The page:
Anyone familiar with the story of ‘FitzRoy of the Beagle’ and his association with Charles Darwin, who as a young man took passage in HMS Beagle on his appointment as official biologist on the historic voyages, will be gratified to know that a commemorative stone has recently been installed at the foot of the grave of Admiral FitzRoy in All Saints’ Churchyard, Upper Norwood. This stone replaces the original footstone placed there by former colleagues of Admiral FitzRoy, who served with him in 1865 in the newly-created Meteorological Office. It is a family grave and the headstone is still quite legible.
In his latter years Admiral FitzRoy worked for the Board of Trade and was appointed Head of the Meteorological Office. He also devoted much work to the Royal National Lifeboat Institution.
The passage of time had caused the lettering on the old footstone to become almost indecipherable but the original wording read as follows:-
‘The wind goeth toward the south, and turneth about unto the north; it whirleth about continually, and the wind returneth again according to his circuits.’ (Ecclesiastes 1.6).
A meteorological storm warning cone was also depicted on the stone.
The new stone which has been erected by members of the present Meteorological Office, following a contact made by the FitzRoy family, is the work of the War Graves Commission and reads as follows:-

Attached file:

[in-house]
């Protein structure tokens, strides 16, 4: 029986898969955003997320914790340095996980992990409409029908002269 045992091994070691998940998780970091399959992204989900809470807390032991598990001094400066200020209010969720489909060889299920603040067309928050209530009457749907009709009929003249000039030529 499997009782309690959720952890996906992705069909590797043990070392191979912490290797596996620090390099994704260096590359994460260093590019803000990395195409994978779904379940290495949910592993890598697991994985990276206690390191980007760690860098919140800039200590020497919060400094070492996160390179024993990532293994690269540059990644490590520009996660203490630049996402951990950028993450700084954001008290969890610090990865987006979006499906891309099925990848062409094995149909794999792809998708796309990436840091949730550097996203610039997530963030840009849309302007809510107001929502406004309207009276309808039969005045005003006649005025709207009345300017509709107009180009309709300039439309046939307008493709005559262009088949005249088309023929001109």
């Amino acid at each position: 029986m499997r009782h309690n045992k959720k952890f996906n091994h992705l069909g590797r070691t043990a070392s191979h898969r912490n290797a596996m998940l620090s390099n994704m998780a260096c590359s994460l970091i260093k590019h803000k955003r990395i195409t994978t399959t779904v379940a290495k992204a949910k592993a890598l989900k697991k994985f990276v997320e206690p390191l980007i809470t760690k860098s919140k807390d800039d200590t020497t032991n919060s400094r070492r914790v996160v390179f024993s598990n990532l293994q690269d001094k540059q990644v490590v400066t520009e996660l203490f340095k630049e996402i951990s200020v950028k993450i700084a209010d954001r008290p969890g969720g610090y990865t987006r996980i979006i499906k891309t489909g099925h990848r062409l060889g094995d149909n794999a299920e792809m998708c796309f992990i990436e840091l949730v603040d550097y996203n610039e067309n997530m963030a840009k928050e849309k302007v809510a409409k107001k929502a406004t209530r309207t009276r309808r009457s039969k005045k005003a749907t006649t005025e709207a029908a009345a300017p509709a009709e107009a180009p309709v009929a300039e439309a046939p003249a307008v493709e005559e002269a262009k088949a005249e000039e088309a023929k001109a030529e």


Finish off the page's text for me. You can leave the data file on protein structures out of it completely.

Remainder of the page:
‘Vice-Admiral Robert FitzRoy
First Head of the Meteorological Office 1854’
And the same verse from Ecclesiastes and a storm warning symbol in the form of a cone are inscribed on the stone.
It has taken roughly ten years since information about the existence of the grave was conveyed to the present head of the FitzRoy family, the Duke of Grafton, who is also the Chairman of the Society for the Protection of Ancient Buildings. It was largely due to the TV documentary film ‘The Voyage of Charles Darwin’ that a further communication was sent expressing the hope that someone or some organisation would feel moved to stop the disintegration of this interesting memorial to a man who did so much in his lifetime to aid seamen and fishermen by his system of weather forecasting. A FitzRoy barometer can still be seen in certain coastal areas of Great Britain and the Isle of Man.
The Church Authorities have maintained the grave over the years and repaired the railings surrounding it, repainting when necessary, but time has inevitably left its mark.
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